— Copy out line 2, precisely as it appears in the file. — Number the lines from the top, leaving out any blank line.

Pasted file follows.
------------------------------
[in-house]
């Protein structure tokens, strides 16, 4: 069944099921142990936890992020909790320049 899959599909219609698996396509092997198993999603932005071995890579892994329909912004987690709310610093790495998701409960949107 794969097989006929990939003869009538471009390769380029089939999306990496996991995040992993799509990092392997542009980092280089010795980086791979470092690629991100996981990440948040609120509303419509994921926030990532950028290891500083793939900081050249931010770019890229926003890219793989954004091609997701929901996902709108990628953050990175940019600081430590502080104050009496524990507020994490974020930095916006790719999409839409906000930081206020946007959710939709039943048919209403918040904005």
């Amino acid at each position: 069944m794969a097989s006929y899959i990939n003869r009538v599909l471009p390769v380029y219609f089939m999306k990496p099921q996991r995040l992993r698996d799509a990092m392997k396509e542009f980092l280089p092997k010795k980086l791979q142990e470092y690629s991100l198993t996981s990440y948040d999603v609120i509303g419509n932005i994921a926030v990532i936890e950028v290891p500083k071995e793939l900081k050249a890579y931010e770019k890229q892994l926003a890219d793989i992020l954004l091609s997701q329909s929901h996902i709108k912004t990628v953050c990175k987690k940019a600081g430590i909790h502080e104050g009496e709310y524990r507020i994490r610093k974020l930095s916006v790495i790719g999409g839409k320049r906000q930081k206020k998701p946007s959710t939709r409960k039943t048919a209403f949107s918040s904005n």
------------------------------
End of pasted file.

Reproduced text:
């Protein structure tokens, strides 16, 4: 069944099921142990936890992020909790320049 899959599909219609698996396509092997198993999603932005071995890579892994329909912004987690709310610093790495998701409960949107 794969097989006929990939003869009538471009390769380029089939999306990496996991995040992993799509990092392997542009980092280089010795980086791979470092690629991100996981990440948040609120509303419509994921926030990532950028290891500083793939900081050249931010770019890229926003890219793989954004091609997701929901996902709108990628953050990175940019600081430590502080104050009496524990507020994490974020930095916006790719999409839409906000930081206020946007959710939709039943048919209403918040904005």